New Novel Coming in Fall 2019: The Preserve

I’m excited to announce a new novel. This one’s been a long time coming, after repeated false starts. It began as a far different story nearly fifteen years ago and existed in various guises as I revised and sought a good home for it in vain and eventually threw it back in the drawer, then self-published it later for a short time (under a different title) only to banish it to the drawer for what I once understood as eternity.

The Big Island of Hawaii setting and some basics of story remain, but most is all new, completely revamped by yours truly with more blood, sweat and tears than I thought I still had and a good beer to celebrate. A key step was realizing that the oft-tormented but somehow always surviving Wendell Lett from my novel Under False Flags (2014) needed to be there no matter what, which meant moving things from the present era to the 1948 Territory of Hawaii. Wendell Lett never says die and neither did I!

Coming in Fall of 2019 from Skyhorse Publishing / Simon & Schuster. Oh, and I really like that cover.

Here’s the current blurb from the publisher:

A Heart-Racing Military Thriller Ripped from the Pages of History
Who will reap the rewards of war?
Hawaii, 1948

Troubled WWII hero turned deserter Wendell Lett desperately seeks a cure to his severe combat trauma, and The Preserve seems to be his salvation. Run by Lansdale, a mysterious intelligence officer, and Lett’s ambitious wartime XO Charlie Selfer, the secretive training camp promises relief from the terrors in his mind. Together with Kanani Alana, a tough-minded Hawaiian also looking for a new start at The Preserve, Lett begins to feel hopeful.

All illusions are shattered, though, when Lett discovers The Preserve’s true intentions—to rebuild him into a cold-blooded assassin. The deadly conspiracy runs deep, all the way to General Douglas MacArthur, and his refusal to cooperate is met with merciless punishment. His only hope is Kanani and her dangerous escape plan that would grant freedom from The Preserve—if he can hide while surviving the harsh wilderness of the Big Island.

Based on true events, The Preserve is a fast-paced historical thriller that will leave you breathless.

Published: My Translation of A Thousand Devils


I'm happy to announce that my translation of A Thousand Devils is out today — the second in Frank Goldammer’s bestselling Max Heller series.

In this historical crime thriller set among the ruins of postwar Dresden, a disturbing murder reveals a high-stakes conspiracy leading to the city’s all-powerful Soviet occupiers. Check out my Translation page for more.

Congrats Frank and Max!

Spring '18 Update: New Novel Translation and More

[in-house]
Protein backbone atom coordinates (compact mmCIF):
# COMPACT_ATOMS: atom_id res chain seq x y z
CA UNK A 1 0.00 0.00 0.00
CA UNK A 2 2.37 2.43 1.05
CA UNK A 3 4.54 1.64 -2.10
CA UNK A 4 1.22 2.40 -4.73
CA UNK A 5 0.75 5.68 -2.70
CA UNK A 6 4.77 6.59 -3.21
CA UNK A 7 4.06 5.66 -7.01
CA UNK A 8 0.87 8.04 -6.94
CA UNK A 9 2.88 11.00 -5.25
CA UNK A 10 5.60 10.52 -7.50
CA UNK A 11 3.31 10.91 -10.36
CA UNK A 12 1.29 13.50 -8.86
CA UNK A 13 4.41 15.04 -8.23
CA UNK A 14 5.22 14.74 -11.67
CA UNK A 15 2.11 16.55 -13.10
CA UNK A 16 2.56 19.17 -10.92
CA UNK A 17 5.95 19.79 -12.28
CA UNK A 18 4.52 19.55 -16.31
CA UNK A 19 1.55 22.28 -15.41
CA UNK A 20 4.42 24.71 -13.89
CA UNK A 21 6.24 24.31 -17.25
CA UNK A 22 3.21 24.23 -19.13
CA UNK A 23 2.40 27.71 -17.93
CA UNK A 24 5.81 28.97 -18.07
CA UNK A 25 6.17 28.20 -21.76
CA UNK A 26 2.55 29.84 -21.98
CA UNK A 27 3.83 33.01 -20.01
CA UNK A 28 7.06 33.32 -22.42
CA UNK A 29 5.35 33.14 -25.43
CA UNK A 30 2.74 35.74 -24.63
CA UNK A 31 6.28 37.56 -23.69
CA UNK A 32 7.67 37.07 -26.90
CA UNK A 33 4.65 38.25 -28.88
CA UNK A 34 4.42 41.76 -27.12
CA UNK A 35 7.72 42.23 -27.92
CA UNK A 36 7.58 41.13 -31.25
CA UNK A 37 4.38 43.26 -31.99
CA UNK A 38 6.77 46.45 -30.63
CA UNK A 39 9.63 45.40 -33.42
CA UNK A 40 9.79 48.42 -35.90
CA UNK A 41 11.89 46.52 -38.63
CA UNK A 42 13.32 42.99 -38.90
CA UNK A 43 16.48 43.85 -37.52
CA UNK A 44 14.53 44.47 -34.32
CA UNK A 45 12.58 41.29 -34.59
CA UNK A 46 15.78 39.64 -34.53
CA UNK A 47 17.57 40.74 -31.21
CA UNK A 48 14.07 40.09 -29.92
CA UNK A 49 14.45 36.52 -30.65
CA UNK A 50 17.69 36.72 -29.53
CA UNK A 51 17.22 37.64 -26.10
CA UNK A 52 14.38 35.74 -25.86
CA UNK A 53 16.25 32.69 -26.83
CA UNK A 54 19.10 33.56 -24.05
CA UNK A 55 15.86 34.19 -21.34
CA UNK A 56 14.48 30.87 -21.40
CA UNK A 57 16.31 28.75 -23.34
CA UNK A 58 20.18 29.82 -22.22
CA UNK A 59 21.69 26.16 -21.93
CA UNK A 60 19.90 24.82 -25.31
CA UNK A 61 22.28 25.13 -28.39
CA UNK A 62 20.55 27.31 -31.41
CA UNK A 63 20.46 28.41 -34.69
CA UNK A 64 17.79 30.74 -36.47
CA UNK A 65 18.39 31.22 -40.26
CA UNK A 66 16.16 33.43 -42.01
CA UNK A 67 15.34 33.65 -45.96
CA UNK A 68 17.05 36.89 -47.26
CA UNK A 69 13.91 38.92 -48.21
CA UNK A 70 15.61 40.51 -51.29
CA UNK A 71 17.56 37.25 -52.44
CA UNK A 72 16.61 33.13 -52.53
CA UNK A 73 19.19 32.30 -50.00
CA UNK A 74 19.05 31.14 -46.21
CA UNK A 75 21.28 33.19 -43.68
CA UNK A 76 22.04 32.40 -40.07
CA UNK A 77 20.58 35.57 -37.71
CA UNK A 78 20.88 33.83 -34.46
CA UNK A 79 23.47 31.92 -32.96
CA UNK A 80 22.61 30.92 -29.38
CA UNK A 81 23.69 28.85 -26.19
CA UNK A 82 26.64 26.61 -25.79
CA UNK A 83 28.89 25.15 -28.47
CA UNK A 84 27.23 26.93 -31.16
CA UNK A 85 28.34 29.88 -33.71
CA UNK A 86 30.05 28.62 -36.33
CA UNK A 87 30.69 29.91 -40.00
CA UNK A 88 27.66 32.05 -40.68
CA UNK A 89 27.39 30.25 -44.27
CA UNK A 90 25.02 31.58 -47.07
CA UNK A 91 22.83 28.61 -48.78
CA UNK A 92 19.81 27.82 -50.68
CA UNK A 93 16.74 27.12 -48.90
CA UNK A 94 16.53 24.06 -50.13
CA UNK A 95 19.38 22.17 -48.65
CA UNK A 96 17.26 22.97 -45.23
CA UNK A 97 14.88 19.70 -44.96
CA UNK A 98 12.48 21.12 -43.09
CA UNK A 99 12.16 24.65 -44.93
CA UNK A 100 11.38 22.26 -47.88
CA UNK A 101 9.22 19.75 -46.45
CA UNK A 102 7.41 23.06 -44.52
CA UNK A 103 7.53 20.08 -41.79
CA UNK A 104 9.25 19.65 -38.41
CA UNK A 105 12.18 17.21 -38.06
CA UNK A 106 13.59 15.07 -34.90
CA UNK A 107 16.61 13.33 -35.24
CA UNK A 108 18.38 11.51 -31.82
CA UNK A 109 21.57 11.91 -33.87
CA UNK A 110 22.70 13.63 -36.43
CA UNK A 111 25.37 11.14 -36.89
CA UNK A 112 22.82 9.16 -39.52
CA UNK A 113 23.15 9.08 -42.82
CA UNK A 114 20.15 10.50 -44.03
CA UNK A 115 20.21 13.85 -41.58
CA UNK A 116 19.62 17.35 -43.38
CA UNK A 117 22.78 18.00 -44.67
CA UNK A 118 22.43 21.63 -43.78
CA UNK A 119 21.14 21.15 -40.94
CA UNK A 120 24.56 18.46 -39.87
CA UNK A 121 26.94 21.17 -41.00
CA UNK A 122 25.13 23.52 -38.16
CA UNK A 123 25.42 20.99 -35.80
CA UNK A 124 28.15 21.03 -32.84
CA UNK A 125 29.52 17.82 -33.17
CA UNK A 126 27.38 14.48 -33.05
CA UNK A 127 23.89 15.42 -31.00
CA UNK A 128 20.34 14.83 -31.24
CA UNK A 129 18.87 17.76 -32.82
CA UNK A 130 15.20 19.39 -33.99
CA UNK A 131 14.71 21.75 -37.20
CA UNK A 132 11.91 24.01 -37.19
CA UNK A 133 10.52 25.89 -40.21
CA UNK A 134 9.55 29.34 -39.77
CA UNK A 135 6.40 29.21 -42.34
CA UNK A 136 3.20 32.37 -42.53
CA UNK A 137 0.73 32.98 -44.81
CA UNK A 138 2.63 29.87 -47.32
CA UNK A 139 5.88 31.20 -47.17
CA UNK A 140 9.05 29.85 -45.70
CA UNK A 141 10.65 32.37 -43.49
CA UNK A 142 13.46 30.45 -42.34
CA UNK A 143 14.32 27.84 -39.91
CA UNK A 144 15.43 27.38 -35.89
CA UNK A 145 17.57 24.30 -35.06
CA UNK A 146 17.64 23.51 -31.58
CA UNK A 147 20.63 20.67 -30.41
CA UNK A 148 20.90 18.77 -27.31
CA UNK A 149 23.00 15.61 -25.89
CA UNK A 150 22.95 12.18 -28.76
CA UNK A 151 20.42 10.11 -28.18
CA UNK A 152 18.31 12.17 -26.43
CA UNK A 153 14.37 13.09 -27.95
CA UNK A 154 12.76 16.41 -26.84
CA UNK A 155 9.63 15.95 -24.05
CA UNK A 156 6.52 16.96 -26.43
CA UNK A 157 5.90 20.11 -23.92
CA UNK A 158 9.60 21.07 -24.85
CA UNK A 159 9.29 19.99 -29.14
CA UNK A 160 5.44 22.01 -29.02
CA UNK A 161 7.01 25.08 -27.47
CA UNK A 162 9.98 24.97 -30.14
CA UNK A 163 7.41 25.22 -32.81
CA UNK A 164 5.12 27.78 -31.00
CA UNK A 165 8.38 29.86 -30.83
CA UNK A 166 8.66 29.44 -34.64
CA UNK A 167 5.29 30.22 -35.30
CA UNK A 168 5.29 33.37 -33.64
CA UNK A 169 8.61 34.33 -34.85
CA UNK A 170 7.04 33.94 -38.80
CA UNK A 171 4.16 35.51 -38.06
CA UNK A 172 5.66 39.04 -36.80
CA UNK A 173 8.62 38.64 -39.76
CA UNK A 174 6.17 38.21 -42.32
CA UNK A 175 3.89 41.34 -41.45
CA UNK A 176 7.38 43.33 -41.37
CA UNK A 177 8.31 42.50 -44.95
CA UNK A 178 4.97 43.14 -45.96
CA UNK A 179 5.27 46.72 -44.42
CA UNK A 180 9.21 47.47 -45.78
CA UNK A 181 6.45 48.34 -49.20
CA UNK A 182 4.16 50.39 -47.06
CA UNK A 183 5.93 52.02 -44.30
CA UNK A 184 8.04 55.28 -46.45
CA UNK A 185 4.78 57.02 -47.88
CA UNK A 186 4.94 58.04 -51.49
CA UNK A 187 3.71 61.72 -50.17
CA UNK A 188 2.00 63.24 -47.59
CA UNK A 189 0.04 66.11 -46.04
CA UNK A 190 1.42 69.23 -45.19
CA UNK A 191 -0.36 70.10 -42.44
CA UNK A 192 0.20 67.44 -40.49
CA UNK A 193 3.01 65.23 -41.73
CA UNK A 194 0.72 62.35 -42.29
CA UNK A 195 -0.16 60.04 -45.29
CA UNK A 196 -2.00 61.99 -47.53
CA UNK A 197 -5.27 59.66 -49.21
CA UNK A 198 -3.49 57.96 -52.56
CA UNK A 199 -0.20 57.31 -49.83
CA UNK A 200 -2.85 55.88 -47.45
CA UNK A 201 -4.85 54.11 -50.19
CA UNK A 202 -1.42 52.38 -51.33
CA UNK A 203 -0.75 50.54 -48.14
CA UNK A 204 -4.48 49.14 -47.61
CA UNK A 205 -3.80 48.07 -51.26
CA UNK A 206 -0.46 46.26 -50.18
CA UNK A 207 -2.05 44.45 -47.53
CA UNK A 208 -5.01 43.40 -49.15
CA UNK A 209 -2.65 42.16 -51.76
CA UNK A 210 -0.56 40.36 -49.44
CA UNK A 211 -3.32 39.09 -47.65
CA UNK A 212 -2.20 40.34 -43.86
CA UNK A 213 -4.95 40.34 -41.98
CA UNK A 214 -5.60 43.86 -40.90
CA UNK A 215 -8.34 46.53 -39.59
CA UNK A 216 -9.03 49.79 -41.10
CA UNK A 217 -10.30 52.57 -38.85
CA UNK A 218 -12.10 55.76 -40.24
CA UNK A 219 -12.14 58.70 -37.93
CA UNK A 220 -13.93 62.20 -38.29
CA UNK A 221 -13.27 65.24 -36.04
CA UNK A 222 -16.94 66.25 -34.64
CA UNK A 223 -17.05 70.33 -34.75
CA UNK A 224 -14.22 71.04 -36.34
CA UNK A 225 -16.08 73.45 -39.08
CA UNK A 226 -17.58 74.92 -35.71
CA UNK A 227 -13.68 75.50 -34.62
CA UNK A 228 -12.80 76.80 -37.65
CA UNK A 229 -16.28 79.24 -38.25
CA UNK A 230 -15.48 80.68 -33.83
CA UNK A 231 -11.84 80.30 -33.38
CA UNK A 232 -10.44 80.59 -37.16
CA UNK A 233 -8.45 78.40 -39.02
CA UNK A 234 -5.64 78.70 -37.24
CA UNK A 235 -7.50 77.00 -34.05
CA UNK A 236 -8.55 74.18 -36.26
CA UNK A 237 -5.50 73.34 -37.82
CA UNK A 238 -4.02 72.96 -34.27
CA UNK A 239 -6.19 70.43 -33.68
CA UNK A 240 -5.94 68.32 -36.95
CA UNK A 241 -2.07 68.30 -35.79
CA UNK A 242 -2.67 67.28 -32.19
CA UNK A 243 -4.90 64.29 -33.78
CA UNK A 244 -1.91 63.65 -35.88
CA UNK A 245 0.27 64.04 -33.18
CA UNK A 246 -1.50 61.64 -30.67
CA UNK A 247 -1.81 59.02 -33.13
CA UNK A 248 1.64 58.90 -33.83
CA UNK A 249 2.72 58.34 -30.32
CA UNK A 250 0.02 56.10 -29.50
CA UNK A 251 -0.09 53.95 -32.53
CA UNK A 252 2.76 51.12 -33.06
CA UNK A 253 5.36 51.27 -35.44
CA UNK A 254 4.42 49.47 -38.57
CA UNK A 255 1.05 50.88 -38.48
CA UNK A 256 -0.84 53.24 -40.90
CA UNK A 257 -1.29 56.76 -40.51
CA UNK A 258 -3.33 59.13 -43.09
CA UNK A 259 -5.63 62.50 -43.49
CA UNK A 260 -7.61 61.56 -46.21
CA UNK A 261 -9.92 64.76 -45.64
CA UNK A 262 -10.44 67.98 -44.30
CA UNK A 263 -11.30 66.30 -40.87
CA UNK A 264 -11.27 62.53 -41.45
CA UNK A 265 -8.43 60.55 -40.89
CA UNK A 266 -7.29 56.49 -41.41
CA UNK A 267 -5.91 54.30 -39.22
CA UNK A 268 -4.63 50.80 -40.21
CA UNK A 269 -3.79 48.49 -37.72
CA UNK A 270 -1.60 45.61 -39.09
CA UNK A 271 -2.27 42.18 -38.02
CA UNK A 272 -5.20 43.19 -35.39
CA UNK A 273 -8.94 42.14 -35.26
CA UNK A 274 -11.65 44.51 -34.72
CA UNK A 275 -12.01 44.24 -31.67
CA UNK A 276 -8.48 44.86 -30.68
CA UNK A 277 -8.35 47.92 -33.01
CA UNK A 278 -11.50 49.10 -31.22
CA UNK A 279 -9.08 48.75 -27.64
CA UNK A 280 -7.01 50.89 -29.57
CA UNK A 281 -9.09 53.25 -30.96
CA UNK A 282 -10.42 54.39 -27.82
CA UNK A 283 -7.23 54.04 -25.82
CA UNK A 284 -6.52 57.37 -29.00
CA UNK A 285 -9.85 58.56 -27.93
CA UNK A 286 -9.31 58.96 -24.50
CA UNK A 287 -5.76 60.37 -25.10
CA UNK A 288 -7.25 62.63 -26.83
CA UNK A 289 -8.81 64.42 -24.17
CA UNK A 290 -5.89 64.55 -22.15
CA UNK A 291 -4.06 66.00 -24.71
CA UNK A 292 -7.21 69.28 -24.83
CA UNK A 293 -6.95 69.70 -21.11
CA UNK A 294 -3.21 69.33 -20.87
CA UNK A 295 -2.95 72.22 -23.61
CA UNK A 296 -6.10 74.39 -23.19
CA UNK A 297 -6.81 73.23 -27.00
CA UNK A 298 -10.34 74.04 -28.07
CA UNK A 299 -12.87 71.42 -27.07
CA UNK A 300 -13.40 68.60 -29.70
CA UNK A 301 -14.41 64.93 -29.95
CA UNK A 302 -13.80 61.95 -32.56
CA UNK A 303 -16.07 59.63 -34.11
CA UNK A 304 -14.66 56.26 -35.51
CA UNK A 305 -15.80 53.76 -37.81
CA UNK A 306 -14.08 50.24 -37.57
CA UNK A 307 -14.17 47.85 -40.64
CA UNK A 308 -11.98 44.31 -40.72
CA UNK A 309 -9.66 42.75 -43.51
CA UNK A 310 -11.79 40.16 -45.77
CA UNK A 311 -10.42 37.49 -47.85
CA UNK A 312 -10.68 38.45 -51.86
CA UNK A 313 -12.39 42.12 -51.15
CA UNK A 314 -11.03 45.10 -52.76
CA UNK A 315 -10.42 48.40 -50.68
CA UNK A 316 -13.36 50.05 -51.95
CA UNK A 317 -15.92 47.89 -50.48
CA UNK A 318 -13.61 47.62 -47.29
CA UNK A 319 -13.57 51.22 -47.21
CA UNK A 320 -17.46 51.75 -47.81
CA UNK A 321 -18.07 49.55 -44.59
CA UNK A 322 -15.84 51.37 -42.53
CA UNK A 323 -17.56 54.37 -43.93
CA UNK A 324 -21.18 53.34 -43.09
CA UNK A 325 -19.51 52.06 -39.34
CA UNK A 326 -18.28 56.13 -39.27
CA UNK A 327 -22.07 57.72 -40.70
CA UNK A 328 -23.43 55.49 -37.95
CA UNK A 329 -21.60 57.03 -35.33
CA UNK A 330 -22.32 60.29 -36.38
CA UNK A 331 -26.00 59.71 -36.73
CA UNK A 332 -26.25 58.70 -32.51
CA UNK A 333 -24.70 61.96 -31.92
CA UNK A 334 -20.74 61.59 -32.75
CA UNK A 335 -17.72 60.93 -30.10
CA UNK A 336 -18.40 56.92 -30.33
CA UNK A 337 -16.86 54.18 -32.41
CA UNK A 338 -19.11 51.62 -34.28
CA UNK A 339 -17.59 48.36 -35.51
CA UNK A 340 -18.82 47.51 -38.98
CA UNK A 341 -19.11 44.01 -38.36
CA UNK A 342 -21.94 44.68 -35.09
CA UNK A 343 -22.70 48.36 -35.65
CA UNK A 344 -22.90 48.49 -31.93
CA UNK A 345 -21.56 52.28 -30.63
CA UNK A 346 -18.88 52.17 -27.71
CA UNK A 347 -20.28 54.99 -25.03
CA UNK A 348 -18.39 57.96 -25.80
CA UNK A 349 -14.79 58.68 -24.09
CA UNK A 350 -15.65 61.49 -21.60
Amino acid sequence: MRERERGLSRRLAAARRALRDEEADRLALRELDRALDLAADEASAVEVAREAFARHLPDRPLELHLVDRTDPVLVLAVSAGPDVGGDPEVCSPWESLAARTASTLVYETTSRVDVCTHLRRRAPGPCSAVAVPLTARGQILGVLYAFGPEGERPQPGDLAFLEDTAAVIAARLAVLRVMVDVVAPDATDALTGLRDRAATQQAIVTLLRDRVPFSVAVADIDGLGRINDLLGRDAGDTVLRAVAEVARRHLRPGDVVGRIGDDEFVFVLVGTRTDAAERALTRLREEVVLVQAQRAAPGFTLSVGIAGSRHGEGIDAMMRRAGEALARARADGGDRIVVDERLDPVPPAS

It's been a while since I've announced any news, so I'd like to update you on another aspect of my work. As some of you know, I also translate novels. 

I want to tell you about my latest translation, releasing May 1. It’s titled The Air Raid Killer in English and is the first in a series from German author Frank Goldammer featuring detective Max Heller. The publisher is AmazonCrossing, who have been performing amazing feats to bring more foreign fiction to English (and vice versa). Here’s the official dope:

As World War II ends, a killer’s game begins.
In the final days of the Nazi regime, with the historic city of Dresden on the brink of destruction, terrifying rumors spread about the Fright Man, a demonic killer who exploited the cover of a nighttime air raid siren to mutilate and kill a young nurse. Just as seasoned detective Max Heller begins investigating, the Fright Man kills again…

The investigation seems hopeless. Desperate refugees flood the streets, all of Heller’s resources are depleted, and his new boss is a ruthless SS officer. And like so many others, Heller and his wife, Karin, survive on meager rations while fearing for the lives of their sons at the front. But as tensions mount and enemy firebombs decimate the city, dangerous new clues come to light—and the determined Heller pursues a violent and twisting path to unmask a monster.

One thing I really admire about Max Heller is that he will stop at nothing, even when starving, even when under threat of official persecution or worse. The next in the series, A Thousand Devils, comes out this fall. You can order The Air Raid Killer through most bookstores and the ebook on Amazon, here.  

I’m excited about my recent translations, including The Honest Spy by Andreas Kollender, which came out last fall.

You can always find out the latest about my translation work on my Translation page.